Let’s get the bad news over with, shall we? Difficult times and the very real suffering they represent reinforce the need for bold fiscal action. If industry players fail to act, they are likely to lose millions, if not more, and an already expanding unemployment bubble could very well burst free.
So, what’s the good news, you say? Given the glaring economic realities, how do businesses and marketing leaders reinforce confidence in their ability to lead? How do they exemplify brand integrity and any goodwill their company may have? Given the current dwindling levels of consumer confidence and economic malaise, is such a thing even possible?
Believe it or not, it is not only possible, but best to build a strong brand in an unfavorable economy; opportunities abound. Using some tested and time-honored rules, one can strengthen brand trust and grow share of wallet and voice even in the most difficult of times.
Two great opportunities to leverage those time-honored rules come to mind: 1) competitors are reducing their marketing spend and 2) your stakeholders are most perceptive during times of uncertainty. Most important of all, you must never stop communicating with your stakeholders when times are difficult. When confidence is low, customers and employees want their trusted brands to exude competence and integrity.
While competitors go back to cut costs, savvy marketing practitioners use the opportunity to fill the void with communication and brands that are relevant to the lives of both stakeholders and customers.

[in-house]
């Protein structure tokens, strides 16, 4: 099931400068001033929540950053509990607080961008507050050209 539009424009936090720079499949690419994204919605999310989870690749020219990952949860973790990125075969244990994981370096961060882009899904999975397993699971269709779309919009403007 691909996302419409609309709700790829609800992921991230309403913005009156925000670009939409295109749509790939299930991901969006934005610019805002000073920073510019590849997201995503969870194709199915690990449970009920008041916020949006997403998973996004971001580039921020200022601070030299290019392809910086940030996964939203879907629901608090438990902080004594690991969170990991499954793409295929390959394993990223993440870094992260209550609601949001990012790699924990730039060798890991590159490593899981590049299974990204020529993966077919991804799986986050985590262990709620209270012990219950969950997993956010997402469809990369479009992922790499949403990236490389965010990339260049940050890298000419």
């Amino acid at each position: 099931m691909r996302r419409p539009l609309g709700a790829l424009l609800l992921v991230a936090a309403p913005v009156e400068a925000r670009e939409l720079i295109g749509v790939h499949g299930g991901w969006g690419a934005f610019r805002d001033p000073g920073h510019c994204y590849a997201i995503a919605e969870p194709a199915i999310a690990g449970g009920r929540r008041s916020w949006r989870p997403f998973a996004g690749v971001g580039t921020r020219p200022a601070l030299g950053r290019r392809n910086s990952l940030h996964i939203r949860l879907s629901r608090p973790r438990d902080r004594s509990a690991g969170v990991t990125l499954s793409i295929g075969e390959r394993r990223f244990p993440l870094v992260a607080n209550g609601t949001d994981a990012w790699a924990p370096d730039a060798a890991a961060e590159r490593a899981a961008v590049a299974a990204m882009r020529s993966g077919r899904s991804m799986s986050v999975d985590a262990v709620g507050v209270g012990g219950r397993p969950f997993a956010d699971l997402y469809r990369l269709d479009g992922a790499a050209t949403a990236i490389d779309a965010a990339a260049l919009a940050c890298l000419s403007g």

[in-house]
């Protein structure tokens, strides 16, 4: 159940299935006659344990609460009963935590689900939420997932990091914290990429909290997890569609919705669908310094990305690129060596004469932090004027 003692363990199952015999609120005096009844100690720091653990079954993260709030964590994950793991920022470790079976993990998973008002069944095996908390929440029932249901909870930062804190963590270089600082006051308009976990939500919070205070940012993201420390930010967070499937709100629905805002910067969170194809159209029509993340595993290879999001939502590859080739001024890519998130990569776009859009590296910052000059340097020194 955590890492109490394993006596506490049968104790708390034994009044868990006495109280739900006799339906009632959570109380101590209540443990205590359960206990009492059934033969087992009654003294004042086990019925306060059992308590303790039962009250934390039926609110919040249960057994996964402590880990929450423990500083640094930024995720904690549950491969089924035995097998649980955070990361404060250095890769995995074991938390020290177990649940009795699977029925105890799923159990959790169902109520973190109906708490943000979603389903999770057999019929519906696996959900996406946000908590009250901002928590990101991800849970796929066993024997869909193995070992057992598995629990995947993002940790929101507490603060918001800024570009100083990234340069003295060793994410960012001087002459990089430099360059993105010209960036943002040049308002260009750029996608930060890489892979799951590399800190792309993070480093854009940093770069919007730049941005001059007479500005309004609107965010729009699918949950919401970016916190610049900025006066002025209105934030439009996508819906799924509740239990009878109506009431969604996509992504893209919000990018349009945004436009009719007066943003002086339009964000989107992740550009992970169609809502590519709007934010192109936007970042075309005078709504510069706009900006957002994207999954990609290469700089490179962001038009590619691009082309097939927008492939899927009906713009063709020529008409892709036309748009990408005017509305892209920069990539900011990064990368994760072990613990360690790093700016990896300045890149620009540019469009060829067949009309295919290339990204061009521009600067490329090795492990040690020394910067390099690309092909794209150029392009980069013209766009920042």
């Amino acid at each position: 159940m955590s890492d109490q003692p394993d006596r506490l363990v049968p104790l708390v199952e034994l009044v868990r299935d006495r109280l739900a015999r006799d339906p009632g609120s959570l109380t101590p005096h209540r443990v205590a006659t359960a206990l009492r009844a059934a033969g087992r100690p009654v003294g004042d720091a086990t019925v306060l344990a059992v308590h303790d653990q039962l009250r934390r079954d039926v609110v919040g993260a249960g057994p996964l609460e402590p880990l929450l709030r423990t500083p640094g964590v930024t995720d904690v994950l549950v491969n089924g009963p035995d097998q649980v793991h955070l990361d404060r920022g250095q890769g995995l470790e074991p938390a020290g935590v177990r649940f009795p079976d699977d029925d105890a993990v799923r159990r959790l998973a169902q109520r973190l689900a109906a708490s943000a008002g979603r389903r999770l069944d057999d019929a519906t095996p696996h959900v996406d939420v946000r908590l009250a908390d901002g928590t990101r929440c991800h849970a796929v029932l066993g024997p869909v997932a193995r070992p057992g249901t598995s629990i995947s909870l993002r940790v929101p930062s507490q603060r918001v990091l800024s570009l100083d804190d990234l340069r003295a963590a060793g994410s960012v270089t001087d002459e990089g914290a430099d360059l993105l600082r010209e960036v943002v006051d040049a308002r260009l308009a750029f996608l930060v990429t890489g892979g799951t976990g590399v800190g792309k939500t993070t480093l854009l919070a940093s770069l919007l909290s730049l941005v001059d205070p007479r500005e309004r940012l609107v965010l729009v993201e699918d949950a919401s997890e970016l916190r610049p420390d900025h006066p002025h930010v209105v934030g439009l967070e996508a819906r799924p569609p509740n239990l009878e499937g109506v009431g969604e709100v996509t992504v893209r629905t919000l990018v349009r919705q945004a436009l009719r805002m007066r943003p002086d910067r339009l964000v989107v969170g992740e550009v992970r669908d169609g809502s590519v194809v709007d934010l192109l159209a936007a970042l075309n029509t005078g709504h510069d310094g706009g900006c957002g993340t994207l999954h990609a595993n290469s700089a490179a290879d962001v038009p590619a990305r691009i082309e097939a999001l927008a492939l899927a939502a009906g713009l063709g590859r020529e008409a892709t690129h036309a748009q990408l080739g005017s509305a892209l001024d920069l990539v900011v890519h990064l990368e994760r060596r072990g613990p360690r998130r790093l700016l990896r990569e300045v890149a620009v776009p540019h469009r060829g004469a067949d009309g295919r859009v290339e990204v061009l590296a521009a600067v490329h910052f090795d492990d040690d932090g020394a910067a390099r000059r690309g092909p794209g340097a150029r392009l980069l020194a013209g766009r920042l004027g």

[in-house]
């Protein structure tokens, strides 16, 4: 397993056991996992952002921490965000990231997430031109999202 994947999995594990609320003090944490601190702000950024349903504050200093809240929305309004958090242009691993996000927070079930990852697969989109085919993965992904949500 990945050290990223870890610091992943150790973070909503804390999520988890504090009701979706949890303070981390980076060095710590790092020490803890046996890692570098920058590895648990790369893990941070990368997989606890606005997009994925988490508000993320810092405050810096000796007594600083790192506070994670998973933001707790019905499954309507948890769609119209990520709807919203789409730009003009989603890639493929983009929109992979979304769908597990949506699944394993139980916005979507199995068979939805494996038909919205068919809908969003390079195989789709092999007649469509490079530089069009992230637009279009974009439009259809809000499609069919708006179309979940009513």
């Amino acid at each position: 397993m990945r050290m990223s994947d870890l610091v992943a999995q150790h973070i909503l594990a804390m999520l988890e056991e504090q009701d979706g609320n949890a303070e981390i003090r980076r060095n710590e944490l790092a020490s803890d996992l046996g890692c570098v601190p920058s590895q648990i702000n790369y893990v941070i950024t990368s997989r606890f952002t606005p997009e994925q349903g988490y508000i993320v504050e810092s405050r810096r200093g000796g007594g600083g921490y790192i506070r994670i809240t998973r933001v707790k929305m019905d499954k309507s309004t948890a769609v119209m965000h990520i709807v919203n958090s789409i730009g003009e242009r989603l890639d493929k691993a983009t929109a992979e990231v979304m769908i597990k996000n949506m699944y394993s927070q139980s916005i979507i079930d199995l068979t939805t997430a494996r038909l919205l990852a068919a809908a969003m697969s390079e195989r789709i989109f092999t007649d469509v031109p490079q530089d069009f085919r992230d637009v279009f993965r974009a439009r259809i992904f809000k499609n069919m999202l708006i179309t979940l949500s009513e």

These days, anyone who provides comfort, confidence, constancy and consistency wins. There are some inexpensive yet powerful methods to produce significant rewards. Whether you lead a small business or a multinational, every message emanating from your organization and brand during these challenging times must take on additional significance. Your stakeholders are listening to what you say and closely watching what you do.
Customers may not be spending as much, but they are paying attention to every signal your organization sends. Even as paydays draw near, employees are also anxious and thus paying close attention to every move their leaders make. With every new data point, stakeholders and customers alike have either increased trust in your brand, or lost confidence and moved to some other brand.
Once again, difficult times are the best times to establish your credentials as a trusted brand. Here are 20 critical actions for establishing a strong brand in a weak economy.
- Let your brand always be regarded as the company’s most valuable asset: A brand is not just a marketing tool; it is often the essence of your company. Though this may be recognized, it is often not acted upon. More attention is paid to property, machinery and technology than to brands. The truth is that a weak brand losing trust in its markets renders an apparently sound company worthless. Brands are valuable. While auditors and lawyers may take their time in recognizing this, the new generation of managers are already acknowledging the change, so why shouldn’t you?